Sunday, May 6, 2012

Breaking The Speed Limit In Hurst's Chisholm Park Wondering Why Fort Worth's Public Pools Are Dry

Do Not Go Over 16 in Chisholm Park
I was up north in the bustling suburb of Hurst today, to go to ALDI.

Before ALDI I went to Chisholm Park to go on a relaxing walk.

On my vehicle's analog speedometer I can easily tell when I'm going 5, 10, 15, 25...etc. But I had trouble telling if I was going over Chisholm Park's speed limit of 16.

I need a speedometer with a digital readout.

I like Hurst's Chisholm Park. Multiple scenes of a mom and dad and kids, often with a dog or two, having fun fishing, picnicking, walking, talking.

When I was a kid my parental units often took me and my siblings to parks. During summer pretty much every weekend we'd take off to go camping at one of Washington or Oregon's State Parks. Once a year we'd go on a long road trip vacation, to places like Yellowstone, Disneyland and Tijuana.

I was still a kid when I realized that many of my peers were not as blessed as I in the parental units taking them to parks, and on trips, department.

When I used to go to the Fort Worth Nature Center & Refuge I'd often see scenes of a mom and dad, with kids, watching the prairie dogs, walking the trails. I more than once thought to myself that this does not look like a family that goes on trips to Yellowstone and Disneyland.

Hurst Chisholm Aquatic Center
And then Fort Worth started charging an admission fee to this park, which should be a free to enter amenity for all the people who live in Fort Worth.

But, Fort Worth decided to reduce the number of visitors by charging that admission fee. I've not been back, as my own little protest. And I mention my disgust semi-regularly.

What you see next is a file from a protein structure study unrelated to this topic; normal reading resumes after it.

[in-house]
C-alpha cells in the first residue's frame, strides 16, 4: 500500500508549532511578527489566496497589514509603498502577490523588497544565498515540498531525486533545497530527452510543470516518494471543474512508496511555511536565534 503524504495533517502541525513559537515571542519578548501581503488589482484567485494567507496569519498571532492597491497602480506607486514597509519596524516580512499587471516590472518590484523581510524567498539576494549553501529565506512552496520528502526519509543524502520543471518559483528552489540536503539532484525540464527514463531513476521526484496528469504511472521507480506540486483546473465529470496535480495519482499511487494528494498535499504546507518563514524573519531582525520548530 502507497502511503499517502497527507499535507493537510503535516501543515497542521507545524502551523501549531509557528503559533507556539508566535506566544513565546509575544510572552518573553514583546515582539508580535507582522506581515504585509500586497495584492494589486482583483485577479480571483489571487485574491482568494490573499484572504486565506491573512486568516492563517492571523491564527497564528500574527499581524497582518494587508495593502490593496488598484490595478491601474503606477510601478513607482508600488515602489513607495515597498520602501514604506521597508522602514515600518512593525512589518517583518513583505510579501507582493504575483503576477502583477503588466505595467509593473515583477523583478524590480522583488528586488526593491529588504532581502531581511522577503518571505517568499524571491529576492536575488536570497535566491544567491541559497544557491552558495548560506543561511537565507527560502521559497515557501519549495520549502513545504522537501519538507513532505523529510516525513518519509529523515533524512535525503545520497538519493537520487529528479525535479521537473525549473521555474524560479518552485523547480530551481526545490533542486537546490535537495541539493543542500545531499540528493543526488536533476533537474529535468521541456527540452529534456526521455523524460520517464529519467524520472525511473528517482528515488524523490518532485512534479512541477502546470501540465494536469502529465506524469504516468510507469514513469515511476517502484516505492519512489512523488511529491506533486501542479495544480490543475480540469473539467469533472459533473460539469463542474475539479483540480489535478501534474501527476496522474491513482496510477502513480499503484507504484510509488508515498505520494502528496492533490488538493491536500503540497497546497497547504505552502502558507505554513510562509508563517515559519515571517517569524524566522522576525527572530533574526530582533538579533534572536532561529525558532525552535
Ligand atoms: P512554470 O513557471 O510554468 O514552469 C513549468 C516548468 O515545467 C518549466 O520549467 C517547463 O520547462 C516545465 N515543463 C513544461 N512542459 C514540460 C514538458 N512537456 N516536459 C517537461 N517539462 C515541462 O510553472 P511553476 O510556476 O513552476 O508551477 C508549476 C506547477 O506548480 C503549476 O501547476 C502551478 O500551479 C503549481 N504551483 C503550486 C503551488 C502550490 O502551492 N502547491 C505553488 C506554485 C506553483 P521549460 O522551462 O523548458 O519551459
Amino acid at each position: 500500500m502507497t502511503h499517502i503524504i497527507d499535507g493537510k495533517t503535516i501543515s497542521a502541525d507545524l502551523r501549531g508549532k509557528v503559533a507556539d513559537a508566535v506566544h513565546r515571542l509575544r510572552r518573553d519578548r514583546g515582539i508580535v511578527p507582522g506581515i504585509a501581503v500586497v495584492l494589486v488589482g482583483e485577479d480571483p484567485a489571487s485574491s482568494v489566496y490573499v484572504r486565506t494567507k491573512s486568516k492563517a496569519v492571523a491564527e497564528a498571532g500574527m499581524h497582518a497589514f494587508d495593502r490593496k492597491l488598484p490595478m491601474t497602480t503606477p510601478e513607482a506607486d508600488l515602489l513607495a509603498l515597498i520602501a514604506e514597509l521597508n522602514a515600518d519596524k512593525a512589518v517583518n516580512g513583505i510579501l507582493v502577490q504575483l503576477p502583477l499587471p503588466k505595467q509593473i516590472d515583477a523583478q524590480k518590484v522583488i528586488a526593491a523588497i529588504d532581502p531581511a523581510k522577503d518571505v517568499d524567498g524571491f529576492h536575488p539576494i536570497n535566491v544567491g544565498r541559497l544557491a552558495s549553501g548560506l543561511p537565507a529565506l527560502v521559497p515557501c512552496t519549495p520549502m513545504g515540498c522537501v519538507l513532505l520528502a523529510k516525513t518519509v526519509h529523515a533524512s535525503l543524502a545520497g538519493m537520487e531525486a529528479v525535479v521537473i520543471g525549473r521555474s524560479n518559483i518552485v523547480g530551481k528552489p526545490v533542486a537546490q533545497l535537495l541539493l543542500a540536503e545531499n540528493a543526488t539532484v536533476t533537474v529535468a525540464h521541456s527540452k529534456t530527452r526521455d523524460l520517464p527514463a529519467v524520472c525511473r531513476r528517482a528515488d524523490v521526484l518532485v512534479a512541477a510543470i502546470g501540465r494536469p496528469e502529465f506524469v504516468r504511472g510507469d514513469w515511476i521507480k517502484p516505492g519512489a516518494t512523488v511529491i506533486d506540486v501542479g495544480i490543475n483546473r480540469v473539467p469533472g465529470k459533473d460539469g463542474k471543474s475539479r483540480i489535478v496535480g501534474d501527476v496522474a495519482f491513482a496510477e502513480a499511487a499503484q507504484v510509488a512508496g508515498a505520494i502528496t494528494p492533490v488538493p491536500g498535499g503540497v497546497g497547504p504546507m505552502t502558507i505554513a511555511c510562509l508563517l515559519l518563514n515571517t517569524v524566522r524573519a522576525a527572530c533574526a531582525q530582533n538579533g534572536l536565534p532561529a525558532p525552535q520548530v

In Hurst's Chisholm Park, among many other amenities, you will find the City of Hurst's Chisholm Aquatic Center. A large area with large pools and water slides.

Fort Worth closed all its public pools due to alleged budget woes. Yet, somehow Fort Worth found $3 million for a little pedestrian bridge across the Trinity River. And almost a $1 billion for something called the Trinity River Vision Boondoggle. But, no public money for public pools.

No public pools might be cool if Fort Worth had a lake or two with a public swimming beach or two, but it does not.

And yet somehow Fort Worth still manages to be the envy of the rest of the planet.

Part of the Trinity River Vision Boondoggle is a little lake, that has shrunk over time, to now being small pond size. If this little pond were engineered to be filled with clean swimmable water, surrounded by sandy beaches, well, then the silent majority of Fort Worth citizens would actually be getting something that benefited them from the TRV Boondoggle.

But that won't happen, because it ain't the Fort Worth Way.

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